One solution to this would be to diversify out of the country. To make it simple, let’s model out some scenarios. We will look at buying an investment property with a HELOC in two different places. We will fix the interest rate on the HELOC at 6% and have a three-year exit strategy.

Example 1: Denver property

In the first example, Mr. Wang wants to buy a second property in Denver, Colorado. He has a home worth $500,000, in which he has a HELOC for 80% of his home’s value, or $400,000. He wants to buy a new home in an up-and-coming area and sell it in three years. Let’s take a look at the numbers. He wants a long-term renter, which will actually run at a loss for him, but he hopes the property will increase in value.

New home price $600,000
Needed for 30% down payment $180,000
Value in 3 years $700,000
Mortgage (70% after down payment) $420,000
Borrowed from HELOC $180,000
Interest on HELOC $32,400
Additional costs and fees (buying & selling) $21,000
Maintenance costs (HOA fees, property tax) $25,000
Total costs $678,400
Total profit (based on $700,000 value) $21,600

Mr. Wang’s investment property is valued at $600,000, and he needs a down payment of 30% or $180,000 to purchase the property. He borrows the $180,000 from his HELOC at a 6% interest rate. After three years, the value increases to $700,000, and he can now sell the property.

If Mr. Wang sells the property, he will need to pay his new mortgage and his HELOC back with interest. His rental income does not quite cover his mortgage, and this, combined with property tax and HOA fees, gives him another cost of around $25,000. Mr. Wang makes a profit of $21,600 but only because property prices went up to $700,000. If property prices only went up to $650,000 or they fell, he would be at a loss.

Example 2: San Juan Del Sur property, Nicaragua

Mr. Wang is also looking at a rental property for surfers in San Juan Del Sur, Nicaragua. He figures that all of the gringo surfers have gotten priced out of the Nicoya Peninsula in Costa Rica, and San Juan Del Sur is a cheaper option. He doesn’t see the property prices going up, but he can make good money from renting the property out for surfers, and it’s cheap to build.

Home value $120,000
Nightly rental $60
Gross income from rental $21,900
Occupancy at 70% $15,330
Gross yield 12.78%
Yearly fees & costs $3,000
Total income after fees & costs $12,330
Net yield 10.27%
3-year total net $36,990
Interest on HELOC $21,600
Total profit $15,390

Mr. Wang assumes the value will pretty much stay the same and that the play here is the high yield. Assuming that his place is rented out 70% of the time and accounting for the various fees involved in maintaining the property, he will make a net income of $15,390 after three years accounting for the interest he is paying on his HELOC.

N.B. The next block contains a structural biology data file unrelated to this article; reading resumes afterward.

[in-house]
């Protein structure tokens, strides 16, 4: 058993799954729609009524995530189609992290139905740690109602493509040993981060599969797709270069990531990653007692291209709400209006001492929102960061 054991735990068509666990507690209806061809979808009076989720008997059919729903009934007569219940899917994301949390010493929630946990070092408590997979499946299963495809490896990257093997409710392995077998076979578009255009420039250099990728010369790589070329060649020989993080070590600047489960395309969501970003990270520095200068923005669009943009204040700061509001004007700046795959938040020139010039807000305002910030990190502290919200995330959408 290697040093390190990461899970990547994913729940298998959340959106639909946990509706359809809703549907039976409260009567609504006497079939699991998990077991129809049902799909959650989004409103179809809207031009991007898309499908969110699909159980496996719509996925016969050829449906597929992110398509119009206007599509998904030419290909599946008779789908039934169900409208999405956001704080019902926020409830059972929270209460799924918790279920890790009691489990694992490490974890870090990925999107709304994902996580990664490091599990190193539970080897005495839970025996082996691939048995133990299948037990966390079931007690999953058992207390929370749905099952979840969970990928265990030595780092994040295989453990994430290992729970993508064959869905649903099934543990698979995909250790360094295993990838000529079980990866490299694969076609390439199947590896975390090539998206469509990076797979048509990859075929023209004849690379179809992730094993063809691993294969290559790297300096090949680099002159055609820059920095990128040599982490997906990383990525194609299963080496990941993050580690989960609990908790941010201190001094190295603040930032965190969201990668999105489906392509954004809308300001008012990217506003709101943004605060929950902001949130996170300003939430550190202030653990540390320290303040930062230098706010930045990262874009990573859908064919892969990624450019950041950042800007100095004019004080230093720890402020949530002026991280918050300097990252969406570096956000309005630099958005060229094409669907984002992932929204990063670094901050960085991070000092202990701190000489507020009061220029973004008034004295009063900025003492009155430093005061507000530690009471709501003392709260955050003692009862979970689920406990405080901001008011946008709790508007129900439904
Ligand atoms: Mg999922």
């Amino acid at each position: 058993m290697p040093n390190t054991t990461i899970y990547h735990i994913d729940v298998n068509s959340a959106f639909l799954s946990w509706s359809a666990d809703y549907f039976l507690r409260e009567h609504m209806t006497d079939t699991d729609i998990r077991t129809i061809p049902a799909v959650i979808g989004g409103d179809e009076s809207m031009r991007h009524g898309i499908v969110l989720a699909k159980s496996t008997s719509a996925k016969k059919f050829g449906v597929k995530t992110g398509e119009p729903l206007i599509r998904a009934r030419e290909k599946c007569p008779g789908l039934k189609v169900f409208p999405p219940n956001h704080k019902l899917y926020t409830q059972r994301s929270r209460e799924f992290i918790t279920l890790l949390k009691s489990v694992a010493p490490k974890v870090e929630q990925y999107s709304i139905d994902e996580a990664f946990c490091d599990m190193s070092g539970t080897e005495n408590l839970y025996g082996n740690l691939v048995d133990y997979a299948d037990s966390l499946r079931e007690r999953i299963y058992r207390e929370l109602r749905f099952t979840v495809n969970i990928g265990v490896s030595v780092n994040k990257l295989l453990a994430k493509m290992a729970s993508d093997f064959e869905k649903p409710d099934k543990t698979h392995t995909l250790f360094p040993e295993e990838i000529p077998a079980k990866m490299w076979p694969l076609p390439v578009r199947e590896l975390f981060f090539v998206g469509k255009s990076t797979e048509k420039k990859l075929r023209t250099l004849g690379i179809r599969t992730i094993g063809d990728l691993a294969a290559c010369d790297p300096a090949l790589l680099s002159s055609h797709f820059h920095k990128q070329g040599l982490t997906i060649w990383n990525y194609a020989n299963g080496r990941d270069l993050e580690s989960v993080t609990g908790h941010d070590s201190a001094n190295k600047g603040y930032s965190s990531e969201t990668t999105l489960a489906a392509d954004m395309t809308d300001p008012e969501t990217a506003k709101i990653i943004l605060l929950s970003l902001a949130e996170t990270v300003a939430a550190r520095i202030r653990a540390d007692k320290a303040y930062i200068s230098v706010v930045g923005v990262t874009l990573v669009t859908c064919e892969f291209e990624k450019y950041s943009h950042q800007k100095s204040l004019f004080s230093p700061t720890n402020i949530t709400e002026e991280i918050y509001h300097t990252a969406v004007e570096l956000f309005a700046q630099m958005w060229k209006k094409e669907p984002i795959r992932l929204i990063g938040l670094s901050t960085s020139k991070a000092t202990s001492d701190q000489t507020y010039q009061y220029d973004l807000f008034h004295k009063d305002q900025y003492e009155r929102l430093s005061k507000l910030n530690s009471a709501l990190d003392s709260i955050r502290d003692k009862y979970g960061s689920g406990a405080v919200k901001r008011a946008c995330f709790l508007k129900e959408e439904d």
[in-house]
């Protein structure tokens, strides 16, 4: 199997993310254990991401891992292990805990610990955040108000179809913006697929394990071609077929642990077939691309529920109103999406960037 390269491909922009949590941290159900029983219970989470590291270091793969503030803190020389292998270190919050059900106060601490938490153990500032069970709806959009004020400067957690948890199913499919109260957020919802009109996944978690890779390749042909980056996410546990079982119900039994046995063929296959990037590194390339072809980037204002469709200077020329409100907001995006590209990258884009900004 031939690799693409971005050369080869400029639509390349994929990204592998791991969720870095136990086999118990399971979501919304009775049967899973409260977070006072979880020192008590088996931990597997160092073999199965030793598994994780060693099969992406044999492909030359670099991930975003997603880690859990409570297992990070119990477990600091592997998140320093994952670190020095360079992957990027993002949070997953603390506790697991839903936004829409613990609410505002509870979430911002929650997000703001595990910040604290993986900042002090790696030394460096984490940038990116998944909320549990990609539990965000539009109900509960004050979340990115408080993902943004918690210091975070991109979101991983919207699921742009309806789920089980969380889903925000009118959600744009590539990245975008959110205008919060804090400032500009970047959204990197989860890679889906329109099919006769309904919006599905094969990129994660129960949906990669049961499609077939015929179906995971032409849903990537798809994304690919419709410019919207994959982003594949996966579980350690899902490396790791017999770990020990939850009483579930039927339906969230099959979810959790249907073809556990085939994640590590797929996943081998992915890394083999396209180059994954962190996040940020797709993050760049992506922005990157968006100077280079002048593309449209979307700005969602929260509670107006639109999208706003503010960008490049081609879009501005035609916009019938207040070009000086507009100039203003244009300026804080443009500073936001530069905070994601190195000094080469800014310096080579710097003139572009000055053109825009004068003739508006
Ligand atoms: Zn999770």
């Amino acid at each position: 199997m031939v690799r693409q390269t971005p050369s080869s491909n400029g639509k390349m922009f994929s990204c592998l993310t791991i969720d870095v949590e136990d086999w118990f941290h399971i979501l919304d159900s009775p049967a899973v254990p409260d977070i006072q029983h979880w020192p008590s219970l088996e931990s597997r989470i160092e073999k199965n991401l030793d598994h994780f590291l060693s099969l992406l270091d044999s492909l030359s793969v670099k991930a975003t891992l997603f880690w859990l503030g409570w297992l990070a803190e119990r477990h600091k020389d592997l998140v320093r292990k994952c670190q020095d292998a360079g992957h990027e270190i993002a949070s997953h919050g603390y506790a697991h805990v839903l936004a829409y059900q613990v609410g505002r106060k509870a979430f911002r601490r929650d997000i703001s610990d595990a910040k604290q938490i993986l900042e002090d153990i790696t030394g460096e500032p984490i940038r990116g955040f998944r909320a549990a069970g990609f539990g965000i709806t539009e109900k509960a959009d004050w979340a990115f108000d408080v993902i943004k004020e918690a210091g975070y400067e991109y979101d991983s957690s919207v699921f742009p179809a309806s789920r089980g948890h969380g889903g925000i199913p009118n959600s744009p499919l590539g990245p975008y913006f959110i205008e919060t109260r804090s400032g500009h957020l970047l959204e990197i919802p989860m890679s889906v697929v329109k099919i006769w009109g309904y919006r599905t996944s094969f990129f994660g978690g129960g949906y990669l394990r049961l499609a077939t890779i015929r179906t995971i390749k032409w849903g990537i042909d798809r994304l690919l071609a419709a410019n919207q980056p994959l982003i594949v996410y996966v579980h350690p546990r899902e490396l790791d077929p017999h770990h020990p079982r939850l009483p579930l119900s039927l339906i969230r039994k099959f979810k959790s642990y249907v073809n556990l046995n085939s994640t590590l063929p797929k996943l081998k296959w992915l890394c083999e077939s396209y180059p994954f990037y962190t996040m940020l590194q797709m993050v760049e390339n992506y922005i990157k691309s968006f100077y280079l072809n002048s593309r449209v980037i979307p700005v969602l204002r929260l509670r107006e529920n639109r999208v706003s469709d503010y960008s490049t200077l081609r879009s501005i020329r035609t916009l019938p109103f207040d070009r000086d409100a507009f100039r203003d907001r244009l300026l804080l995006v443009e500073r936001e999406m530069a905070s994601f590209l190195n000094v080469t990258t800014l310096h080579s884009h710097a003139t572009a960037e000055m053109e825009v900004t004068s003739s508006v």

An important factor to note is the yield vs. the HELOC interest rate. As long as your net yield percentage is significantly greater than your HELOC interest rate, you stand to make a profit. If your HELOC rate goes up, the cost of debt can make the cash flow on your rental property negative. If your rate goes down, then your ROI from each year renting the property goes up.

Pro Tip

Do some research and make sure you can rent out the property before you buy. The debt you take out is guaranteed, but the ability to rent out the place is not.

Requirements for a HELOC

HELOCs are not given out willy-nilly; they are tougher to qualify for than other home loans. Typically you will need the following:

  • A great credit score (620+ but 720+ is usually preferred)
  • A great credit history with banks, credit unions, credit cards, personal loans, and more
  • Debt-to-income ratio of less than 50%
  • Equity of 15-20%

Ready to take the leap? Compare your options for a home equity line of credit.

What about HELOCs on multiple investment properties?

You can technically get a HELOC on an investment property you already own. For instance, Mr. Wang could get a HELOC on his new property in the U.S. if he maxes out his primary residence HELOC and there is enough equity built up in his new property that it makes sense. However, be aware that investment property HELOC requirements are even stricter on an existing investment property vs. a primary residence.